New Delhi: The Reserve Bank of India’s all powerful central board is short of ten non-official directors and one deputy governor at a time when the central bank is engaged in massive demonetisation and remonetisation exercises.
The last board-level appointment done by the government was when it elevated N S Vishwanathan to the post of deputy governor in June.
Prior to that, in March, the government had nominated three non-official directors – Natarajan Chandrasekaran, Bharat Narotam Doshi and Sudhir Mankad – on the central board of the bank.
Still, there are 10 positions of non-official directors lying vacant on the RBI’s central board.
For the post of deputy governor, the government received about 90 applications till October 21, the last date for sending applications.
The post fell vacant after elevation of Urjit Patel as the governor of RBI in early September.
Currently, the RBI has three deputy governors – R Gandhi, S S Mundra and N S Vishwanathan.
Besides the RBI governor and four deputy governors, there are 10 non-official directors from various fields and two government officials from the Finance Ministry on the Board who are nominated by the government.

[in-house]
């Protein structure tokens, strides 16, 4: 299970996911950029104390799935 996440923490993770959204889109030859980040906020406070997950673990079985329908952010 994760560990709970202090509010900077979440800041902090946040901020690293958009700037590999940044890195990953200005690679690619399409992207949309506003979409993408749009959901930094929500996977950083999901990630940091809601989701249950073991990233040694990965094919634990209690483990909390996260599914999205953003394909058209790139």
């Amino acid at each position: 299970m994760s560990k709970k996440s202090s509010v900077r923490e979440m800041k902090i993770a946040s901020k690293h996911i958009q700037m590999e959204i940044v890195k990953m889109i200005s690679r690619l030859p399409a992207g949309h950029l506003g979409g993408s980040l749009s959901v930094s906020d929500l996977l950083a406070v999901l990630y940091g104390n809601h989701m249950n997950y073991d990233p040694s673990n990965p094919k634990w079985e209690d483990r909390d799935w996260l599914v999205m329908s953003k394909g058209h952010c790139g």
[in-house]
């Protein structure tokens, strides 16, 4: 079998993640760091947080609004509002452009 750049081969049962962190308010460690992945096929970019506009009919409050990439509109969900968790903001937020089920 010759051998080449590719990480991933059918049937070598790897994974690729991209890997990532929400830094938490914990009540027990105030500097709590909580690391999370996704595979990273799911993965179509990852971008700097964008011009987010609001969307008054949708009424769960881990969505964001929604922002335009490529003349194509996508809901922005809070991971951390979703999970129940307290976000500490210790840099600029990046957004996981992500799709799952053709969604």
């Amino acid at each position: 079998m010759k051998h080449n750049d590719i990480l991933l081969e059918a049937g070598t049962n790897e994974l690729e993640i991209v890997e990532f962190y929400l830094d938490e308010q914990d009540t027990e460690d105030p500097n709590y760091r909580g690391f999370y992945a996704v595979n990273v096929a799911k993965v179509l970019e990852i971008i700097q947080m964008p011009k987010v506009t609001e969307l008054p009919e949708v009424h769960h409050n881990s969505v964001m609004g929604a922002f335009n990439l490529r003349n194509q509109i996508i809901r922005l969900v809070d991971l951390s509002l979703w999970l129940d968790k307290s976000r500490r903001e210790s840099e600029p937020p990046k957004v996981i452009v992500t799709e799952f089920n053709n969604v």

There are four directors to represent local boards headquartered at Mumbai, Kolkata, Chennai and New Delhi, as per the RBI Act.
Meetings of the central board are generally convened by the governor at least six times a year and at least once in each quarter.
On November 8, Prime Minister Narendra Modi took everyone by surprise with his announcement of demonetising high-value currency notes of Rs. 500 and 1000 and giving people a 50-day window to exchange/deposit defunct notes into their accounts.
The RBI has been pushing new notes of Rs. 500 and Rs. 2,000 into the system, as part of remonetisation as well as monitoring the entire exercise.
Even as the apex bank is indulged in the massive exercise, its central board had a meeting in Kolkata earlier this month.